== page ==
BWW Review: Horse Head Theatre Swallows A Whale Of A Project In THE WHALE; OR MOBY-DICK

I was swallowed by a whale last night.

Philip Hays in THE WHALE; OR, MOBY DICK

It was big and white and round, like a dome glowing by the banks of the Buffalo Bayou, perched in front of the silos. It happened just after the blood-red sun sank beneath the Houston skyline and shadows fell across the steaming city.

Okay, that didn't really happen. But Horse Head Theatre makes you wonder...what if...?

That may be the the essence of this sparkler of a company; the ability and curiosity to take an idea and bounce it around like a child's ball. Written by Timothy N. Evers and, of course, Herman Melville, THE WHALE; OR, MOBY-DICK is a fresh take on theatrical artistry and it feels like an honor to see this project come to fruition.

Let us meet our protagonist and host for the evening: Philip is a bedraggled musician, having been swallowed off a Pirate Party boat in Galveston where he had a gig. Philip has attempted to get the whale to barf him out, and while his attempts have been unsuccessful, he continues to strive for freedom from the giant mammal. A copy of the book falls from the whale's blowhole and a bargain is proposed: The whale would like Philip to reenact Herman Melville's Moby Dick and Philip thinks this may be his ticket out. If he gives the whale what he wants, he'll let him go, surely? Philip launches into the story, dropping the initial audience-inclusive style and immersing himself into the classic story.

Thankfully, the story has been trimmed down dramatically; this is a one-hour show, after all. Hays conceived and developed the show, while Evers penned the script. Both artists deserve high praise for being able to whittle down a whale of a book, preserving the passion and core of the story while having to let go of parts that wouldn't serve this particular theatre production.

Directed by Jacey Little, one of the strengths of THE WHALE; OR, MOBY DICK is our protagonist. No, not Ishmael, but the actor Philip Hays. Hays is a pleasure to watch with his loose, childlike quality, tinged with an affable, unassuming vibe that just makes you smile. His performance in Stark Naked's Stage Kiss earlier this year had me giggling nonstop, and his performance here is impressive in a different way; he is commanding, multi-faceted and passionate as he portrays various characters from the revered classic Moby Dick.

The lighting and sound effects serve to create a moody, haunting environment, cocooning the audience in the belly of the whale. Clint Allen's inspired projection art is one of the stars of the evening, along with Kevin Holden and Troy Stanley's construction and design of the ramshackle and appropriately gloomy set that gives Hays plenty to play with.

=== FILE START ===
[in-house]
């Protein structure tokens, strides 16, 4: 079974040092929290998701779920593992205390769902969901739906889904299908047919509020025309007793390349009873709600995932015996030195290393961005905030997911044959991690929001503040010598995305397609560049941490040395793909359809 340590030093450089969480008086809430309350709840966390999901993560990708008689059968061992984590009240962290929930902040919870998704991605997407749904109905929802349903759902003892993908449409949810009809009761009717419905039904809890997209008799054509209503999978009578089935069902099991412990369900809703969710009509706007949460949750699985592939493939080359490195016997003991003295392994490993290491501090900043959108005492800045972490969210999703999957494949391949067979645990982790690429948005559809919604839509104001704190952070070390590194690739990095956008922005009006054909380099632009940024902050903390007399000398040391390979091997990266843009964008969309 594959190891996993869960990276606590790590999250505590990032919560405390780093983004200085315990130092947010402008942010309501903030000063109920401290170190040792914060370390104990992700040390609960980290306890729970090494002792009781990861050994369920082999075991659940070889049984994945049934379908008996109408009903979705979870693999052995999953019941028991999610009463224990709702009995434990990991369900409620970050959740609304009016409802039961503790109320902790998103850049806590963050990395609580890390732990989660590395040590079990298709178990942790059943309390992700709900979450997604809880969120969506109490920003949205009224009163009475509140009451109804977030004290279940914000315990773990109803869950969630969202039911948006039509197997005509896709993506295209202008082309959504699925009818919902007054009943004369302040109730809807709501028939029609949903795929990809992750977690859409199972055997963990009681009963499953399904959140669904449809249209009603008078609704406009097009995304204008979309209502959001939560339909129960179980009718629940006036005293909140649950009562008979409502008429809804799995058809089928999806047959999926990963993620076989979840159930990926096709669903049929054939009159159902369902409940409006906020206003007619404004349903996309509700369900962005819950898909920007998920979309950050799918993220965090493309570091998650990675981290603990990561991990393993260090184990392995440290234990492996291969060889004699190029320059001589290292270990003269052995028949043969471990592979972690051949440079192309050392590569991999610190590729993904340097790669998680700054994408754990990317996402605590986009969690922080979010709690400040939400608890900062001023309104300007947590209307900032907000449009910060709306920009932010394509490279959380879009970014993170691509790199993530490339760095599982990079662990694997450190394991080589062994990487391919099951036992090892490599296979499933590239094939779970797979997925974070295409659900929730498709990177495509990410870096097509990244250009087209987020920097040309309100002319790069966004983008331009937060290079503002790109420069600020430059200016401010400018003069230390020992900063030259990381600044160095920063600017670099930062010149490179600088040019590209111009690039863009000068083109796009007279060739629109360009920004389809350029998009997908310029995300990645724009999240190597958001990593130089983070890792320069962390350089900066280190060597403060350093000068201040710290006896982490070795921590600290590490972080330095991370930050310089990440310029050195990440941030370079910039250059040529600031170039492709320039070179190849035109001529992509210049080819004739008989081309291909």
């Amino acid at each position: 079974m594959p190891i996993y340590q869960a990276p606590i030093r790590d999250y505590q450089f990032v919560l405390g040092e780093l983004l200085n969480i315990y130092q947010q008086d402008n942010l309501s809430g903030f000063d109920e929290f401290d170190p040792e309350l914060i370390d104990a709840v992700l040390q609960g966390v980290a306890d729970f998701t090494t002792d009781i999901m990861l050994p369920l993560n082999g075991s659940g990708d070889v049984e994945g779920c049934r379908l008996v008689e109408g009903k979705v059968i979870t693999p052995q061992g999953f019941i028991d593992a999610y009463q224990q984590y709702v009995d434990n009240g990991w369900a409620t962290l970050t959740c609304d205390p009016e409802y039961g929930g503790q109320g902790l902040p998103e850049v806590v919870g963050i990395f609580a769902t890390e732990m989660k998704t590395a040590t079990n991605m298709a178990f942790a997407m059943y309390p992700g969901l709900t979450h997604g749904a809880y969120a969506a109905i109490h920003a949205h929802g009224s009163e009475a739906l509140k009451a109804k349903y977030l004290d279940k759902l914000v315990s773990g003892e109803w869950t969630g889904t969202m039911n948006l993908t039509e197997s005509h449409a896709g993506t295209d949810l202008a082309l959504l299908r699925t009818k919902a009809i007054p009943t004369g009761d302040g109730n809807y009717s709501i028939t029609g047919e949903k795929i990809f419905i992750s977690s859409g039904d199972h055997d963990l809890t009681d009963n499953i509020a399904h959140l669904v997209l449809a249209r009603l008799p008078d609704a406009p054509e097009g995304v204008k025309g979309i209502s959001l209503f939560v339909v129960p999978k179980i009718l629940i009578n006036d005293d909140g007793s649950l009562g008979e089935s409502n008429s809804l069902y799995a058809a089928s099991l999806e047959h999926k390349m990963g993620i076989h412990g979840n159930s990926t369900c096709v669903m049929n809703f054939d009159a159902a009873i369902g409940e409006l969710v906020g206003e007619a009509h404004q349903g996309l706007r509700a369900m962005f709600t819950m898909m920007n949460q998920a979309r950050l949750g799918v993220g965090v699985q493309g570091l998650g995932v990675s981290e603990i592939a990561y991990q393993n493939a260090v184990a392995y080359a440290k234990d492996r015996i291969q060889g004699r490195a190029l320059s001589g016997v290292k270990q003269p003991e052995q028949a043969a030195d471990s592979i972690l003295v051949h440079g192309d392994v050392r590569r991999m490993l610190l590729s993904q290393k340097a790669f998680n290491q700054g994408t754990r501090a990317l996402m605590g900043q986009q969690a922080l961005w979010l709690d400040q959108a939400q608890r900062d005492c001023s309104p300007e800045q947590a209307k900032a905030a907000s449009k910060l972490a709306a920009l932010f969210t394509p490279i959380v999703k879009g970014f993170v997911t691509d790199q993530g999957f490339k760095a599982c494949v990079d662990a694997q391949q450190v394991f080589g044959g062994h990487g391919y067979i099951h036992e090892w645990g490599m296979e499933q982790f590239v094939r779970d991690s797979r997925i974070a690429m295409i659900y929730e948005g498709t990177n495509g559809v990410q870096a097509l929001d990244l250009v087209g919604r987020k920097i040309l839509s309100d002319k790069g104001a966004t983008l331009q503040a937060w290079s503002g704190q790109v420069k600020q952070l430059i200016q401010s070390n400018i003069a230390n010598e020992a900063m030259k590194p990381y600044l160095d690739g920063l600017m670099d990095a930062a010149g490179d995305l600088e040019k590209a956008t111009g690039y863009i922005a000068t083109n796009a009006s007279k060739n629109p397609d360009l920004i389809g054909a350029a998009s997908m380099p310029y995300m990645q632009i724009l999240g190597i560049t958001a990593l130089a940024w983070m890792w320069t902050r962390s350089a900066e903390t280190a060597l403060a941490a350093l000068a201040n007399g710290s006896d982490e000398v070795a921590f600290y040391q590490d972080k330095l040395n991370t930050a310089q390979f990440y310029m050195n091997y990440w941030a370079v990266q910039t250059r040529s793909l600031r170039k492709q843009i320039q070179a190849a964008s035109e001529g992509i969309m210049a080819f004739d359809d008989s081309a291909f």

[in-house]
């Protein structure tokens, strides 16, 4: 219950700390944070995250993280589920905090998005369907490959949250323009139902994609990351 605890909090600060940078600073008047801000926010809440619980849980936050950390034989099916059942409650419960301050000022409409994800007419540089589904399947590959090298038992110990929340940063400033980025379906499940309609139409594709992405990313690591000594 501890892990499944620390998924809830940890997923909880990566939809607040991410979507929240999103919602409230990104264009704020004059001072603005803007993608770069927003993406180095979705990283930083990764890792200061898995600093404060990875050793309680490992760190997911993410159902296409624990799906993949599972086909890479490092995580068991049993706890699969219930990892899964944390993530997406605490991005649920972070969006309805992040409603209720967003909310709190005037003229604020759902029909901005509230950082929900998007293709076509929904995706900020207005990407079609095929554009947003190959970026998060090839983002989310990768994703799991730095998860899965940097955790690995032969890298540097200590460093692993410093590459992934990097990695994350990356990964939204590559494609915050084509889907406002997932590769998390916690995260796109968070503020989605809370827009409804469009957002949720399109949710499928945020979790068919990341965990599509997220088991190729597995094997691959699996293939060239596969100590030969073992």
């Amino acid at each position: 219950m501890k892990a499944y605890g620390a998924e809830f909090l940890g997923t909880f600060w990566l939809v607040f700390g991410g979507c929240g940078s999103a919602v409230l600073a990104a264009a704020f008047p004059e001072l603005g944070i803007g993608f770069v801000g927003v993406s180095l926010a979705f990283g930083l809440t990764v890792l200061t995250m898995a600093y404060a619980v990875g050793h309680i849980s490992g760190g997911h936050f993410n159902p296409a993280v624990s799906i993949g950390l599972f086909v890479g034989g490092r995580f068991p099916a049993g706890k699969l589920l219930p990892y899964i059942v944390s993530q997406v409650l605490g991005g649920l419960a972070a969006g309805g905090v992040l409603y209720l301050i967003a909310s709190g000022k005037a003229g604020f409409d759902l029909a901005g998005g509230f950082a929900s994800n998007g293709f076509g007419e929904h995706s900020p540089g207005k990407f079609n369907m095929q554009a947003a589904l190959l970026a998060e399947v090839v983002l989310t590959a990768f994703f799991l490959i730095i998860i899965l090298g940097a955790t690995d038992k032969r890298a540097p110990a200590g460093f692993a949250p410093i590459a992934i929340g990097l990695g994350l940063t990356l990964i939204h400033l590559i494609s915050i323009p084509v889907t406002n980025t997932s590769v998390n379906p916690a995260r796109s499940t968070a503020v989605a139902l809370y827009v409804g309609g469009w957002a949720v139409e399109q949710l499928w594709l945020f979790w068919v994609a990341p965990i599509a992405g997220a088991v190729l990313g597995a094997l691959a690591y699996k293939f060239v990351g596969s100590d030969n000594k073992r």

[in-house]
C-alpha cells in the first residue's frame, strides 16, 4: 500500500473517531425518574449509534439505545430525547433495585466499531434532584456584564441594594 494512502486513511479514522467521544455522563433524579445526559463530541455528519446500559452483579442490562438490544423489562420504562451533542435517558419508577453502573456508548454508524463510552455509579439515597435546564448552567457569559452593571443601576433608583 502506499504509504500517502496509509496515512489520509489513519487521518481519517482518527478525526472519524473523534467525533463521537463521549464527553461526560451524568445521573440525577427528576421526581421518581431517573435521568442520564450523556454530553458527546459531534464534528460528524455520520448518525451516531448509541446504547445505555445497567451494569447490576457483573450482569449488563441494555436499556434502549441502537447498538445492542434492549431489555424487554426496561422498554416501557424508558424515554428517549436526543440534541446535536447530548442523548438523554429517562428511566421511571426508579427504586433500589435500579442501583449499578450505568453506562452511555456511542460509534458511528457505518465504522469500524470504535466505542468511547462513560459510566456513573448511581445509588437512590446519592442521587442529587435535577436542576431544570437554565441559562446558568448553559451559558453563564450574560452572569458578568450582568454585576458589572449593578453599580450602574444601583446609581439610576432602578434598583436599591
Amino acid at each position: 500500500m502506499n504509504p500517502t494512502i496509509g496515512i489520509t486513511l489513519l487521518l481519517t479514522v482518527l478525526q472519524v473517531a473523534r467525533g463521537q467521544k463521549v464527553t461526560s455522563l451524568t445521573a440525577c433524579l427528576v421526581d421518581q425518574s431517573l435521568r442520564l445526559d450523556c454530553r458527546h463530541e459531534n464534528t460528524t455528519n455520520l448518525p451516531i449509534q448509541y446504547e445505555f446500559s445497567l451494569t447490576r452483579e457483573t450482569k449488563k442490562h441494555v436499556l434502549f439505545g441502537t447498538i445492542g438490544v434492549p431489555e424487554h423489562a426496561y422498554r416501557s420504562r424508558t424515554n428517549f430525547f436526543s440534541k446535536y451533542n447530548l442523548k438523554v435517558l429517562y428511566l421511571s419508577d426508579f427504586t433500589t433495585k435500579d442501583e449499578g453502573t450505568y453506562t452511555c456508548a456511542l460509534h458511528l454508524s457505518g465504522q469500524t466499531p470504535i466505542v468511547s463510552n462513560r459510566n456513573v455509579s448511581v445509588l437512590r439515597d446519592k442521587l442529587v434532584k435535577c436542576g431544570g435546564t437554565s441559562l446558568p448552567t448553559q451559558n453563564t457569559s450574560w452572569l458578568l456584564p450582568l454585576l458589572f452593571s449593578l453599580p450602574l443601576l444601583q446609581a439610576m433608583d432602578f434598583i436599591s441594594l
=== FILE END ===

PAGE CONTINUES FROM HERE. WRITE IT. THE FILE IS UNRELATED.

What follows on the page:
In the end, is Philip expelled from the whale? I'll keep that secret to myself. I will say that the show left me feeling a little unfulfilled, I think because there isn't enough at stake. Yes, a man is stuck in a whale, and that's a big deal, but we know almost nothing about Philip. Does he have a family who is waiting and worried about him? A girlfriend with whom is madly in love? A goal he always dreamed of reaching that will be forever unrealized if he doesn't get out of the whale? I found that I didn't care that much about the outcome one way or the other. Creating a backstory to the character would create higher stakes, but would also add tremendous length to the play, creating a different kind of show.

Horse Head Theatre always embraces the new, the outlandish, and the unexpected. They are known for discovering creative settings for their productions and THE WHALE; OR, MOBY DICK definitely answers the call for original design and venue. While I didn't love the show, I can appreciate the imaginative forces that went into creating this off-beat and unprecedented theatre experience.

THE WHALE; OR, MOBY-DICK runs July 29- August 15 at the Buffalo Bayou Partnership Silos

For tickets: http://www.getswallowed.com/

Photo Credit: Logan Sebastian Beck

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From This Author Jenny Taylor Moodie

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